In part one of this six part series; I focused on Holistic Strategy – the first step on the digital enterprise journey. In part two, the focus shifts to experience-based differentiation. With the rapid commoditization of products and services, the speed at which new market entrants emerge, and the rise of Consumerization, experience is the new battle ground. When I talk of experience, I mean stakeholder experience. Ultimately, it’s about creating differentiated customer experiences – but to get there, the experience we create for our employees and partners is critical to that end goal.
Engagement is the foundation of our experience road map. We create experiences through engagement – and with the right experiences, we create trust. That holds true for any stakeholder in our ecosystem. As we move away from command and control models towards edge interaction that is value-based; trust is the critical ingredient. This places great importance on the systems of engagement that we develop in the next five to ten years, and puts this effort at the top of the priority list.
To create an engagement foundation that delivers experience-based differentiation, strategy is a critical first step. The experience vision must align with company strategy and brand attributes, and the brand experience should be evaluated and envisioned from the stakeholder perspective. Experience design should be informed by stakeholder insight and co-created with all stakeholders. This shifts experience design to an edge-driven model where the core adapts – a complete reversal from previous design principles. As most of us that have lived through the ERP and process reengineering days can attest, the core drove design and the edge adapted. The most effective way to co-create is through visualization. The experience delivered should be envisioned and visualized as a way to ensure that all stakeholders can clearly see the intended experience. Journey maps and real world personas are common practices that should be used in the design phase, as we look towards customer behaviors, motivations, and rewards derived from insight.
The true obstacles lie in the execution of the experience strategy and design. This is at the core of my premise that significant structural changes lie ahead. Traditional companies are not structured to deliver consumer-like experiences – and let’s face it, we’ve all been conditioned to expect them. How many companies are structured to deliver on these digital enterprise characteristics:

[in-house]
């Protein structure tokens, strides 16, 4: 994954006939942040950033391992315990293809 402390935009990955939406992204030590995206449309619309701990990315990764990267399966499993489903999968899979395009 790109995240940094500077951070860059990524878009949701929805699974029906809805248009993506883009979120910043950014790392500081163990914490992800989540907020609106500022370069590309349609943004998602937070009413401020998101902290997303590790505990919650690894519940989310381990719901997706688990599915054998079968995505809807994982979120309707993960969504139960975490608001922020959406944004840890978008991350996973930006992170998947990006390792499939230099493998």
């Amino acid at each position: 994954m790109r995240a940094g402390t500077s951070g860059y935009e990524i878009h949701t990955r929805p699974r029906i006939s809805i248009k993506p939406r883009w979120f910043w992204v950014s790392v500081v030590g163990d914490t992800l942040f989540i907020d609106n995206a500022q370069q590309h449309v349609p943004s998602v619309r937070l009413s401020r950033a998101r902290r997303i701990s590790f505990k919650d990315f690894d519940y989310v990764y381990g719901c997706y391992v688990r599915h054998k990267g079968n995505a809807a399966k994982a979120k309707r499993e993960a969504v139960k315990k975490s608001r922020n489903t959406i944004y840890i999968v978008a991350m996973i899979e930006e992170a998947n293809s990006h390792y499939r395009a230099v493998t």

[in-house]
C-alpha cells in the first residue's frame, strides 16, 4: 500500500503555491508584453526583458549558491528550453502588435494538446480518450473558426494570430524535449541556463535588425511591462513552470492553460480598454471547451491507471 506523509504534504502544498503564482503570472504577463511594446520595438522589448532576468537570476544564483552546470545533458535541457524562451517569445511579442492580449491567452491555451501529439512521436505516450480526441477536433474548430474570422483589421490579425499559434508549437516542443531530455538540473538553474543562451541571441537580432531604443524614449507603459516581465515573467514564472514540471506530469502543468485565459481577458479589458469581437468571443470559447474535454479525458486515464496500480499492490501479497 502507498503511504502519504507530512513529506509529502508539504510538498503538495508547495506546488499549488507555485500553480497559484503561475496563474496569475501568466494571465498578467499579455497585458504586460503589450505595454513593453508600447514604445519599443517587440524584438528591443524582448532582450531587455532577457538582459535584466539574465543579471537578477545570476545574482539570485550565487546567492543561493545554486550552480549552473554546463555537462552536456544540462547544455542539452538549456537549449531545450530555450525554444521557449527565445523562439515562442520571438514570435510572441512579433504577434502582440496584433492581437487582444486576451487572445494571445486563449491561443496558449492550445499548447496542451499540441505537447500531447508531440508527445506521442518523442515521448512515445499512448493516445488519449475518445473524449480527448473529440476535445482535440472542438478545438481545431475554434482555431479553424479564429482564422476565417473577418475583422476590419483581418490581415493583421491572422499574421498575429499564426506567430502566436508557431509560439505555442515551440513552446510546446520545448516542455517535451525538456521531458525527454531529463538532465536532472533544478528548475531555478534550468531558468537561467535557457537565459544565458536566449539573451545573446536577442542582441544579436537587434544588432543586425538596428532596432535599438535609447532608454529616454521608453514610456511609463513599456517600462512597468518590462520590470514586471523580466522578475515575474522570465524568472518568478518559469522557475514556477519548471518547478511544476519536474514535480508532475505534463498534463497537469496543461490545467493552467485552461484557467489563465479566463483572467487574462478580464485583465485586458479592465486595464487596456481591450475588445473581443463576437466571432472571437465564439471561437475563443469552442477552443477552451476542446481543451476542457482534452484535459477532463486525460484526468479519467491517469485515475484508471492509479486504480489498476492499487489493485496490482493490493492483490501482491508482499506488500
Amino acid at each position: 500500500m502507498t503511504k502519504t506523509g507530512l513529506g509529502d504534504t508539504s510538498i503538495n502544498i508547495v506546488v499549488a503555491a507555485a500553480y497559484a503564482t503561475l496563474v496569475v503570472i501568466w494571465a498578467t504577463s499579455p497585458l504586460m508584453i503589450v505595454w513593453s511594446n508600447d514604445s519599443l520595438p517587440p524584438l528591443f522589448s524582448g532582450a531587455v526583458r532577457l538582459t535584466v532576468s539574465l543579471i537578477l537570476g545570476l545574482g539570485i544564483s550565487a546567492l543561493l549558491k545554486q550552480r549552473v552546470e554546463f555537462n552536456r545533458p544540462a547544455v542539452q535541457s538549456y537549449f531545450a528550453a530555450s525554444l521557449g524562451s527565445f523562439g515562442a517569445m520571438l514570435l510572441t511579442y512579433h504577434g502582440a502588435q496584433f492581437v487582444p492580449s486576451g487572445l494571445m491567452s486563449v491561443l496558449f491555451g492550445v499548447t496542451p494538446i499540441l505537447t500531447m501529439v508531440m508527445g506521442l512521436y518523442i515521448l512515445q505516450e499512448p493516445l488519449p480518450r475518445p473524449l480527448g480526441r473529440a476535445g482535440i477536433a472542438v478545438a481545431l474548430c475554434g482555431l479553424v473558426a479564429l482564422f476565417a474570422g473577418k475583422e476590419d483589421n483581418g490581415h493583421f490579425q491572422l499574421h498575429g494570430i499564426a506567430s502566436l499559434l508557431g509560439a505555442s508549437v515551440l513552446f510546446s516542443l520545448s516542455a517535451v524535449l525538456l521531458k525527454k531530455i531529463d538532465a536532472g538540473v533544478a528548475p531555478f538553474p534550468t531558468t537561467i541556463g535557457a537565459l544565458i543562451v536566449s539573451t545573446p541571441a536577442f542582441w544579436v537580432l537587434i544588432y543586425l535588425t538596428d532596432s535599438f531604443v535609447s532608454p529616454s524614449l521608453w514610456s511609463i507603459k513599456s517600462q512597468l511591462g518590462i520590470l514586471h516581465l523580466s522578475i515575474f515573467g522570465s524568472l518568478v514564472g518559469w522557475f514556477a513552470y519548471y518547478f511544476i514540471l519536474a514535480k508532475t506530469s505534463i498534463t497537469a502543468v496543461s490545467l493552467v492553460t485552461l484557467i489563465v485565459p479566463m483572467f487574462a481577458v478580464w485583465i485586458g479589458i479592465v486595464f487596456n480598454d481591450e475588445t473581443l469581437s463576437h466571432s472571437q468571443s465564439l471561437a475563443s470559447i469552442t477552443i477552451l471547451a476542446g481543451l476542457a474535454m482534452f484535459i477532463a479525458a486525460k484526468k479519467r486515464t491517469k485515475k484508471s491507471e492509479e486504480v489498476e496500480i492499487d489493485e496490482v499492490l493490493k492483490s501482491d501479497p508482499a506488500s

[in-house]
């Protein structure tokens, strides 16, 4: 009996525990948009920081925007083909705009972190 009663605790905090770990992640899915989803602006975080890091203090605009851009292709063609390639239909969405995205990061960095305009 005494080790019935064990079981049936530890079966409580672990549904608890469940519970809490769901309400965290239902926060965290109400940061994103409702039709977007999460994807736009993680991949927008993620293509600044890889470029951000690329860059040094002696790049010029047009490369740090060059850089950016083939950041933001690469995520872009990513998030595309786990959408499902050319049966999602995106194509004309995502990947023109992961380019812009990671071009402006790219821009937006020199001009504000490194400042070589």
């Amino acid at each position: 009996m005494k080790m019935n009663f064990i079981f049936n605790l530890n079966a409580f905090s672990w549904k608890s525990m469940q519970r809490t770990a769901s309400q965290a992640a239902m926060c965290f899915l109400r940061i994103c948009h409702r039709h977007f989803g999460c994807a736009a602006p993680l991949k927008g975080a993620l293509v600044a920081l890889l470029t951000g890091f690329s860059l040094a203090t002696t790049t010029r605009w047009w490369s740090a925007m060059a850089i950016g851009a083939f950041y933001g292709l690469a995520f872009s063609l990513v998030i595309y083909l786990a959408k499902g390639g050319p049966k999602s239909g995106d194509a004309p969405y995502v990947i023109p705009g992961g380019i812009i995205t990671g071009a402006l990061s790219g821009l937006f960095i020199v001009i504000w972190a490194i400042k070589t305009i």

- Open, agile and collaborative
- Able to listen, adapt, & respond
- Fast, iterative and experimental
- Powered by creativity and ideas
And yet, delivering experience-based differentiation will demand that we exhibit these characteristics. Therefore, we must align internal activities and structures to support the experiences we intend to deliver. At the end of the day, it comes down to fostering collaboration and integration within the company and making experience a core competence. There are several practices that companies are embracing to get there, like establishing cross-functional teams or creating new executive roles. By placing the customer at center of our existence, we can drive towards the in-the-moment effectiveness so critical to any experience strategy. So that brings us right back to the foundation – systems of engagement. How we address the foundation defines our success or failure. These systems must analyze customer experience across unified data sets and simplify and align process to customer touch points. They must eliminate interaction fragmentation and break down data silos in order to inform every interaction with context.
The last piece of the experience road map is measurement. We must identify the aspects of customer experience that drive the intended outcomes and then effectively measure the return on customer Experience (RoCx). It is critical that we define and delineate customer value from company value and define goals and metrics for each touch point.
That’s a look at the experience-based differentiation piece of our digital enterprise road map. Part three will focus on an integrated social ecosystem.